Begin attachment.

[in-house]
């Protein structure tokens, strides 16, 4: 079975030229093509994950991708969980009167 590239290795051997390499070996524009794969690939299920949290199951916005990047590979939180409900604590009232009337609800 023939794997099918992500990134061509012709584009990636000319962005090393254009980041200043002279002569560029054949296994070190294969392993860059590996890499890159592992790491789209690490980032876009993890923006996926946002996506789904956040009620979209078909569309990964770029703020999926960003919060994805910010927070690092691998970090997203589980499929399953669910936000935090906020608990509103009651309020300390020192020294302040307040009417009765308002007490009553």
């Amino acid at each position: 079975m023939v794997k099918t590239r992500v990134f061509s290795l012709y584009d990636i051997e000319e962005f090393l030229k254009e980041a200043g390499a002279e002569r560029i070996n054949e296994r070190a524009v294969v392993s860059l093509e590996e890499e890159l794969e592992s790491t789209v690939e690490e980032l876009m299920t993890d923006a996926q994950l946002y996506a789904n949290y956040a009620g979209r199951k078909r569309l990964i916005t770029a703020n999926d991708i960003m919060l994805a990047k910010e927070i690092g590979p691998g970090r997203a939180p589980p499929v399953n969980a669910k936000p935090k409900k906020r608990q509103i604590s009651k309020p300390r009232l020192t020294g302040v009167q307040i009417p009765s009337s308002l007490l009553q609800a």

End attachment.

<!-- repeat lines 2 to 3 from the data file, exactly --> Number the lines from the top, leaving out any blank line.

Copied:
């Protein structure tokens, strides 16, 4: 079975030229093509994950991708969980009167 590239290795051997390499070996524009794969690939299920949290199951916005990047590979939180409900604590009232009337609800 023939794997099918992500990134061509012709584009990636000319962005090393254009980041200043002279002569560029054949296994070190294969392993860059590996890499890159592992790491789209690490980032876009993890923006996926946002996506789904956040009620979209078909569309990964770029703020999926960003919060994805910010927070690092691998970090997203589980499929399953669910936000935090906020608990509103009651309020300390020192020294302040307040009417009765308002007490009553």
């Amino acid at each position: 079975m023939v794997k099918t590239r992500v990134f061509s290795l012709y584009d990636i051997e000319e962005f090393l030229k254009e980041a200043g390499a002279e002569r560029i070996n054949e296994r070190a524009v294969v392993s860059l093509e590996e890499e890159l794969e592992s790491t789209v690939e690490e980032l876009m299920t993890d923006a996926q994950l946002y996506a789904n949290y956040a009620g979209r199951k078909r569309l990964i916005t770029a703020n999926d991708i960003m919060l994805a990047k910010e927070i690092g590979p691998g970090r997203a939180p589980p499929v399953n969980a669910k936000p935090k409900k906020r608990q509103i604590s009651k309020p300390r009232l020192t020294g302040v009167q307040i009417p009765s009337s308002l007490l009553q609800a």